Looking Beyond the Surface

Shelbie McCormack examines a Vietnamese ceremonial dagger while cataloging objects for Bates College Museum of Art

The pieces that come through the Bates College Museum of Art are diverse to say the least. As a Collections Management Intern, I have seen a variety of pieces that were acquired through donations, as well as purchases from the past few years. Over the course of the semester, I have worked with the refugee prints of Peter Turnley, an abundance of flower prints from Joyce Tenneson, and the dream-like, coastal prints of Jeffrey Becton. I have enjoyed accessioning these prints for their subject matter has varied immensely from artist to artist.

The collection that my fellow intern, Hawley Moore, and I most recently cataloged has been of greatest interest to me. In 2014, the Museum received a gift from Mark S. Rapoport. MD, at 54 Traditions Gallery based in Hanoi, Vietnam. Following this transaction, the Museum purchased additional pieces to add to their Vietnamese collection. These pieces included paintings depicting the “Ancestors of the Shaman,” Shamanic bridge scroll paintings, paper crowns, forehead masks, as well as ceremonial power rattles, printing blocks, and a ceremonial sword. Due to their age, these pieces have required a different level of care and attention. The paintings for example, are fraying, ripped, faded, and even flaking. The metal objects have a thick layer of rust coating them; they have also begun to chip. More fragile and older than the prints, these three-dimensional objects have been more interesting for me to observe, and later catalogue. Able to look at these objects from multiple angles and perspectives, I immediately begin thinking about the journey that these objects have taken to reach their current place in my hands or on my work station. Although conservation is a concern, you can learn so much about a piece’s history and condition by examining it closely. Every flaw has a story just as every paintbrush stroke or photograph would. My favorite piece in the collection is a ceremonial sword that has detailing on the hilt. Part of this detailing includes pieces of cloth that are tied and wrapped around the grip. Completely discolored and tattered, the original color of this cloth material is unidentifiable. This one detail, however, could be pertinent to understanding the history of the sword, its symbolic nature, and overall use in society. The color red, for example, is associated with strength and love, green with nature, yellow with sunshine and contentment, and purple is associated with royalty. These small details have the potential to completely alter a story or create one previously unknown to the viewer. This idea truly fascinates me and entices me to ask questions.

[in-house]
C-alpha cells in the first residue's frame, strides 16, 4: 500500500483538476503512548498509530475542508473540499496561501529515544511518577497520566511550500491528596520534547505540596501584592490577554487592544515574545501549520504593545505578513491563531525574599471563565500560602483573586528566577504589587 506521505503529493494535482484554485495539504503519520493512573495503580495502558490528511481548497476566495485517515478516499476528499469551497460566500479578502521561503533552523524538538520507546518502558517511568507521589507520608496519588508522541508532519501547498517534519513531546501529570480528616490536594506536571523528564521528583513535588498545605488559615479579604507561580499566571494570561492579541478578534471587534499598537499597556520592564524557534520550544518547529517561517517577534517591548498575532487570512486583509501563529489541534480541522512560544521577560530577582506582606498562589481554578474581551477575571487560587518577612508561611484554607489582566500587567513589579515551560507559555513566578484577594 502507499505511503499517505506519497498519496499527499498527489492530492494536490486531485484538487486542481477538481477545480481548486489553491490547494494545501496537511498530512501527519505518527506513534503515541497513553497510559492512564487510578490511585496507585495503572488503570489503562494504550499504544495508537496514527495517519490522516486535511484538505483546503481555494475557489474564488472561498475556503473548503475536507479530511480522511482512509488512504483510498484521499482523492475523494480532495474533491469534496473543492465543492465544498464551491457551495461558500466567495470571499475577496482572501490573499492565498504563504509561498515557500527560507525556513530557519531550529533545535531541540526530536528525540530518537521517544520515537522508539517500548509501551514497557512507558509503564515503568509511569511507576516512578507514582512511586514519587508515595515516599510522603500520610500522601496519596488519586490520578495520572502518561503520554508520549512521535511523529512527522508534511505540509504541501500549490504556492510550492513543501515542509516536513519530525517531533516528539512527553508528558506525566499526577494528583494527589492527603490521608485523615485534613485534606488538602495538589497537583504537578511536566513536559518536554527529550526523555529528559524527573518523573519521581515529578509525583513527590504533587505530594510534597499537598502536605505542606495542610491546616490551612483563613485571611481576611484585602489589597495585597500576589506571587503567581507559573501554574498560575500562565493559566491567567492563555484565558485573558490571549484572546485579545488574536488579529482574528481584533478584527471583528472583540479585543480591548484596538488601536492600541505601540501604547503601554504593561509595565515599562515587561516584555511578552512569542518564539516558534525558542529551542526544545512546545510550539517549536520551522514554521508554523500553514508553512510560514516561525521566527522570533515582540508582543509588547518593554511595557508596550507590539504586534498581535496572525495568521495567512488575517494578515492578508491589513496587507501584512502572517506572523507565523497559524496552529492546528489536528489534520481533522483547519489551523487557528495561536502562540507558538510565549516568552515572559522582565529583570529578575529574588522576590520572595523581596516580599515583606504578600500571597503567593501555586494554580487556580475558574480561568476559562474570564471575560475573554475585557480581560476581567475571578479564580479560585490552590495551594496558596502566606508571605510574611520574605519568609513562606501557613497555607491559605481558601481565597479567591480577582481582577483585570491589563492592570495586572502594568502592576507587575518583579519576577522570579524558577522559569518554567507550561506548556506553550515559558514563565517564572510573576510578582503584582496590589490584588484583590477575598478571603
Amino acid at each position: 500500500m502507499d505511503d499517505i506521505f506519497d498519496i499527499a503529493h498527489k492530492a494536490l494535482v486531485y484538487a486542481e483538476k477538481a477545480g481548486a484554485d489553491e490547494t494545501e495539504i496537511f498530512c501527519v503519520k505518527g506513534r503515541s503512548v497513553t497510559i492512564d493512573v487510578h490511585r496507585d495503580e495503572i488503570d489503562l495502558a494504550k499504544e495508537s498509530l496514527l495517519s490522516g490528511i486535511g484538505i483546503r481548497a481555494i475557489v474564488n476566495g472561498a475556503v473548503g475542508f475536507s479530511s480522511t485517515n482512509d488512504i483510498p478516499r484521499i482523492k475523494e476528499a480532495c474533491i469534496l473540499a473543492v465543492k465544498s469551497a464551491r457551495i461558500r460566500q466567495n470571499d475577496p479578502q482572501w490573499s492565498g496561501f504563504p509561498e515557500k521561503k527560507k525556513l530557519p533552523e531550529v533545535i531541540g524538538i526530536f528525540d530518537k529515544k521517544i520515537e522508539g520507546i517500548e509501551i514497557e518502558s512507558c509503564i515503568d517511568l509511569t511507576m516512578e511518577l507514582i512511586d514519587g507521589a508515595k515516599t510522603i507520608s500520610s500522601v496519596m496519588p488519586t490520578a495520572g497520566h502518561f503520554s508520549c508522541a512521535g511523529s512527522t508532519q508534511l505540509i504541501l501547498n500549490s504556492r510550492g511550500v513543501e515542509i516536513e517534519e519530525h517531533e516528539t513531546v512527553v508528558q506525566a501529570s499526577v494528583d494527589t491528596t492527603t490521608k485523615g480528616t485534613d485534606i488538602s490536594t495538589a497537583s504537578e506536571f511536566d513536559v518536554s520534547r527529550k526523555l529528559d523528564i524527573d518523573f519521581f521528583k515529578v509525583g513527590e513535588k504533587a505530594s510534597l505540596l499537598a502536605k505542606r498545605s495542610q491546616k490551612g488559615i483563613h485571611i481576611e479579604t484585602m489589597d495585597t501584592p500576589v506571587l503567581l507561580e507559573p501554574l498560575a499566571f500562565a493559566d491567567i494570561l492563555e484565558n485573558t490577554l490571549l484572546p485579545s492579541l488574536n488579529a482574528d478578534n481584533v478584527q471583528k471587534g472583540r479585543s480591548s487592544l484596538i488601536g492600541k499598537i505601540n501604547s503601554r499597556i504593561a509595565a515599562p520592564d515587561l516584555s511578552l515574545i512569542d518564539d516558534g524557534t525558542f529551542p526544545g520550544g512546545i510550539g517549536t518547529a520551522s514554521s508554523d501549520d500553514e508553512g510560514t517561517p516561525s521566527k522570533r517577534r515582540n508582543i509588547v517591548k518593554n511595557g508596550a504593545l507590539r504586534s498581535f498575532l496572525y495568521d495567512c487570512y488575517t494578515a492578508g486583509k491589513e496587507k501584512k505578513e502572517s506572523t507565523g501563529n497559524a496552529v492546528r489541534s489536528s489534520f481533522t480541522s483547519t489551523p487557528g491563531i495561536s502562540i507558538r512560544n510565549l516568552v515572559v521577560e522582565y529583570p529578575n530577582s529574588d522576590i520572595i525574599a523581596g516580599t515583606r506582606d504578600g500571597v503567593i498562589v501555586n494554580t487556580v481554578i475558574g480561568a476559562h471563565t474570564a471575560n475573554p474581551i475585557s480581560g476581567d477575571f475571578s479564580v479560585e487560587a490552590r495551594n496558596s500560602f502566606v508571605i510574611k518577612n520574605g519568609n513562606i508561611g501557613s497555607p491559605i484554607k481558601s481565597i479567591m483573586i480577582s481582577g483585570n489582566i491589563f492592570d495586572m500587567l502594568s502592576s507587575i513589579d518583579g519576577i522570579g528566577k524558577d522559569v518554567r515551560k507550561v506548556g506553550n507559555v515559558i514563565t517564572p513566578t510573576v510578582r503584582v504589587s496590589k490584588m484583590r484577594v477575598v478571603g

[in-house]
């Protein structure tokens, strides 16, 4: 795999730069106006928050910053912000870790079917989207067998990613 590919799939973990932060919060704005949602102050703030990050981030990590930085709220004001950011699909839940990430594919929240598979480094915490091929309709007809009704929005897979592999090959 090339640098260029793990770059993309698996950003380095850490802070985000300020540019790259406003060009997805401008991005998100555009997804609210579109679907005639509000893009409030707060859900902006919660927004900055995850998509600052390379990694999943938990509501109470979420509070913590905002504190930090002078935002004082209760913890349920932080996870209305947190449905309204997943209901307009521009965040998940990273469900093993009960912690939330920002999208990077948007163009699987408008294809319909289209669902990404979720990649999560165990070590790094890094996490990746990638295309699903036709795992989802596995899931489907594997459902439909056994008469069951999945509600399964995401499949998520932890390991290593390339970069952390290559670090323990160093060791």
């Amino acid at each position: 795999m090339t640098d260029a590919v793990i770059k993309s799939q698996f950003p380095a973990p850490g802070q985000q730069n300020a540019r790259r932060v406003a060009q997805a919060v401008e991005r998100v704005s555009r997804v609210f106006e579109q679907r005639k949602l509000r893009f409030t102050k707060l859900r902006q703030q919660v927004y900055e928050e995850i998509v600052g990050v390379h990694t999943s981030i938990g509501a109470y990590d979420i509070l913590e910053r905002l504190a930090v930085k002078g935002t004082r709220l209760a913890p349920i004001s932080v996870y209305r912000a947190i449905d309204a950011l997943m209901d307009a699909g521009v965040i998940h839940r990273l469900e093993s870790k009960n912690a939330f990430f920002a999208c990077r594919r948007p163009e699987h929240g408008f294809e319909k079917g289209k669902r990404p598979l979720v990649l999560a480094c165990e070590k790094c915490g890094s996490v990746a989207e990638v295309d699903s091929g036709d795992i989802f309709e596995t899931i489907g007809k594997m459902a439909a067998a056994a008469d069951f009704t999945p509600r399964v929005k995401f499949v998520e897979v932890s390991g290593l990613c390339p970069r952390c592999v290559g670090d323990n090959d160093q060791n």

Although the Museum was given a small guide to the items they received from the Gallery, I think there is a lot of room to better understand the intention behind each of these pieces. Why, for example, was the ceremonial sword used? Is there a previous case of the sword being used for functional purposes rather than symbolic? How old is the tradition? Why was it important for the sword to be kept in a secure place, ending up in a museum? These are some of the questions that I would love the opportunity to explore further. I can only imagine what other objects and histories are stored away in the Bates College Museum of Art collection and their archives.


Shelbie McCormack, Winter ’19
Art & Visual Culture and Classical & Medieval Studies Major